Integrated Management of Damping-off, Root and/or Stem Rot Diseases of Chickpea and Efficacy of the Suggested Formula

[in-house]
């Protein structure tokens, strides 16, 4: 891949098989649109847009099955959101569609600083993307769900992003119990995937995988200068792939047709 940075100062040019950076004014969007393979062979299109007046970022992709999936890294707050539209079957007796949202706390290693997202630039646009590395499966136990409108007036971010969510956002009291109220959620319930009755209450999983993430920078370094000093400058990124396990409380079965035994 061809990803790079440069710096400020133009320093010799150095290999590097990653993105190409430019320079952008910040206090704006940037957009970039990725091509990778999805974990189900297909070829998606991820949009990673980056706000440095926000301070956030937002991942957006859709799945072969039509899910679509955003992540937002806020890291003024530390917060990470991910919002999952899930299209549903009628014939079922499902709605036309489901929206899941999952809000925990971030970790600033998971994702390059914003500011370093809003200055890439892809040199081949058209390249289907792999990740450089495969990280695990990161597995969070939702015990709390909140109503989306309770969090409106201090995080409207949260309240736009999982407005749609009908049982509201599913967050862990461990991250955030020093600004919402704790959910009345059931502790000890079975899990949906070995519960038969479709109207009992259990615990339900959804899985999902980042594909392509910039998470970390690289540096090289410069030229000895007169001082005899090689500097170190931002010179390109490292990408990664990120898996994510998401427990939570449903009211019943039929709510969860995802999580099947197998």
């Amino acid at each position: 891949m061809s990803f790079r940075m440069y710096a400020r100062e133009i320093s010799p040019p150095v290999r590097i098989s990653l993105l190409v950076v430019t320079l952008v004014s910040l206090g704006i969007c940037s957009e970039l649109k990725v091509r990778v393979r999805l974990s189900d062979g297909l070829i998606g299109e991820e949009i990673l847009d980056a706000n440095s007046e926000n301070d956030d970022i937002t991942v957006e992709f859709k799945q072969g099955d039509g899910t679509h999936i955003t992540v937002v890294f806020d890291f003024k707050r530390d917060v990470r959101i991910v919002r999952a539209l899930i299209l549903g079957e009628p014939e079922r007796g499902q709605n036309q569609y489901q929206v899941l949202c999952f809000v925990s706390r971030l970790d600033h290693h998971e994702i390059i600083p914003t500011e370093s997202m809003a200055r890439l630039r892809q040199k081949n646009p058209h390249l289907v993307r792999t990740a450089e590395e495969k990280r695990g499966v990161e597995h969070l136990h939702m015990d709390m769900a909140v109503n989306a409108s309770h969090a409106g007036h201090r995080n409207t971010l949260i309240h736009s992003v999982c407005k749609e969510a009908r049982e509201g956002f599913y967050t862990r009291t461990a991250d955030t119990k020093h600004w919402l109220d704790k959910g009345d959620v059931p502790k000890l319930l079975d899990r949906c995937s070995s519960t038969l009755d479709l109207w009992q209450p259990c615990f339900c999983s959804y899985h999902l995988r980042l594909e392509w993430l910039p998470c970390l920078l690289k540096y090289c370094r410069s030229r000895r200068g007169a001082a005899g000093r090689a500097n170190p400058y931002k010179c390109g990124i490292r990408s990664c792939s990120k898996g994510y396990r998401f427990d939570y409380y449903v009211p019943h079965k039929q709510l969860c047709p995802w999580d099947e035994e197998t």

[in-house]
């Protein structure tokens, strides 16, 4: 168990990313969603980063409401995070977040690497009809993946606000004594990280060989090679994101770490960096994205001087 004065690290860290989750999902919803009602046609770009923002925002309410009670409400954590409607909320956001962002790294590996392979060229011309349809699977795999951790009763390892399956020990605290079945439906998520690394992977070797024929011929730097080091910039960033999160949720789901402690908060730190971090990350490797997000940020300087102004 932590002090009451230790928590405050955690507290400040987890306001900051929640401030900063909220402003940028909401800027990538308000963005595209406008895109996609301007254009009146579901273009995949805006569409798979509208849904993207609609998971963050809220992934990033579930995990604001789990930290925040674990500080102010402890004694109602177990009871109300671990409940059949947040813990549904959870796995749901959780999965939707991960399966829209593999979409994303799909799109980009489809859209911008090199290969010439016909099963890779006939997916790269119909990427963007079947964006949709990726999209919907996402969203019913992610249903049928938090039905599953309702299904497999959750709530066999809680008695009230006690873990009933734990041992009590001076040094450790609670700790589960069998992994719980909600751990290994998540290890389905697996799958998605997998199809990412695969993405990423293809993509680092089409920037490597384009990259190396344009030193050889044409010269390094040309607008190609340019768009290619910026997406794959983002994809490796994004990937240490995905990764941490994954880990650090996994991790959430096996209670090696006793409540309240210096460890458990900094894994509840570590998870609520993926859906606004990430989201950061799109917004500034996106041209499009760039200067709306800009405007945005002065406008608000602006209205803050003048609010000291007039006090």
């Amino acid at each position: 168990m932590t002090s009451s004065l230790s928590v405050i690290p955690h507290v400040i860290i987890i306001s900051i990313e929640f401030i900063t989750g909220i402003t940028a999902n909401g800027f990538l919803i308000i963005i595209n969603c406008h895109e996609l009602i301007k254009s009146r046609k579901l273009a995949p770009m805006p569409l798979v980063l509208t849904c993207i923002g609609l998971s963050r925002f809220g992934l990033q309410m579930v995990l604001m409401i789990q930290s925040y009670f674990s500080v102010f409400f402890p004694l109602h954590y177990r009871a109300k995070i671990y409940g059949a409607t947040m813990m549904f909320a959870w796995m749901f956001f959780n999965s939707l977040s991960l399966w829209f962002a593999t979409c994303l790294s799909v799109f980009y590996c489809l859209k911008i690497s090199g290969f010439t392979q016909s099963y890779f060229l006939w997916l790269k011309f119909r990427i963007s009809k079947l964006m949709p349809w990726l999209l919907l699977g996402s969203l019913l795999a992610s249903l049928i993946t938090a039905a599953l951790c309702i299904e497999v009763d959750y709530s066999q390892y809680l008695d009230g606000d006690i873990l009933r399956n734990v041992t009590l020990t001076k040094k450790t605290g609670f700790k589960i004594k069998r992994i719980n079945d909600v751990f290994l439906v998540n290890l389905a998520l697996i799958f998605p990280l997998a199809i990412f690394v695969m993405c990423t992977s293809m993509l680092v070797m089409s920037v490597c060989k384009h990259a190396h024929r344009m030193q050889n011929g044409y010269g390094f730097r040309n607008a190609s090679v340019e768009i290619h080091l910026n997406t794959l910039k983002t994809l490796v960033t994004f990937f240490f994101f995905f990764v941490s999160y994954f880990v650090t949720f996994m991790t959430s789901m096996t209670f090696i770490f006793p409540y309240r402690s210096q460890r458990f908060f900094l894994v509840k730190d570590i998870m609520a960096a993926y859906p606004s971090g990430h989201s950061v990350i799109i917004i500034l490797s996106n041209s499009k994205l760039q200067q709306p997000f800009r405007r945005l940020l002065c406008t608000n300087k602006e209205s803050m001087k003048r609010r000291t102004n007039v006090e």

AbstractEleven fungal isolates were isolated from naturally infected chickpea roots collected from different locations in New Valley Governorate (Egypt). The isolated fungi were purified and identified as Rhizoctonia solani (5 isolates), Fusarium solani (4 isolates) and Sclerotinia sclerotiorum (2 isolates). The isolated fungi proved their pathogenicity on cv. ‘Giza 3’. Response of chickpea cvs. ‘Giza 1’, ‘Giza 2’, ‘Giza 3’, ‘Giza 4’, ‘Giza 88’, ‘Giza 195’, ‘Giza 531’ to infection by the tested fungi was significantly varied. ‘Giza 1’ was the most resistant one followed by ‘Giza 531’, while the other tested cvs. were highly susceptible. Seven biocontrol agents, namely Bacillus subtilis, B. megaterium, B. cereus, Trichoderma viride, T. harzianum, Aspergillus sp., Penicillium sp. isolated from chickpea rhizosphere, were tested for their antagonistic action against the tested pathogens. B. subtilis isolate BSM1, B. megaterium isolate TVM5, T. viride isolate TVM2 and T. harzianum isolate THM4 were the most antagonistic ones to the tested fungi in vitro, while the other isolates were moderate or weak antagonists. The most antagonistic isolates as well as the commercial biocide Rhizo-N were applied as seed treatment for controlling damping-off, root and/or stem rot diseases caused by the tested fungi under greenhouse conditions. The obtained data showed that all tested antagonistic isolates were able to cause significant reduction of damping-off, root and/or stem rot diseases in chickpea plants. T. viride (isolate TVM2) and B. megaterium (isolate BMM5) proved to be the most effective isolates for controlling the diseases. Under field condition, the obtained data indicated that all the tested antagonistic isolates significantly reduced damping-off, root and/or stem rot. T. viride (isolate TVM2) and B. megaterium (isolate BMM5) recorded the highest reduction of damping-off, root and/or stem rot in all sowing dates. Sowing of treated seeds with bioagents in first of November gave the highest protection against root diseases in chickpea. The reduction in damping-off, root and/or stem rot severity was significantly reflected on the produced seed yield. In this respect, seeds previously treated with T. viride (TVM2) produced the highest seed yield in all sowing dates followed by seed treated with B. megaterium (TVM5). First of November was the best sowing date to reduce these diseases and to increase seed yield/fed. On the other hand, the antagonistic isolates isolated from chickpea rhizosphere, were most active than the commercial biocide Rhizo-N in reducing chickpea root diseases and increase of seed yield in greenhouse and field conditions.
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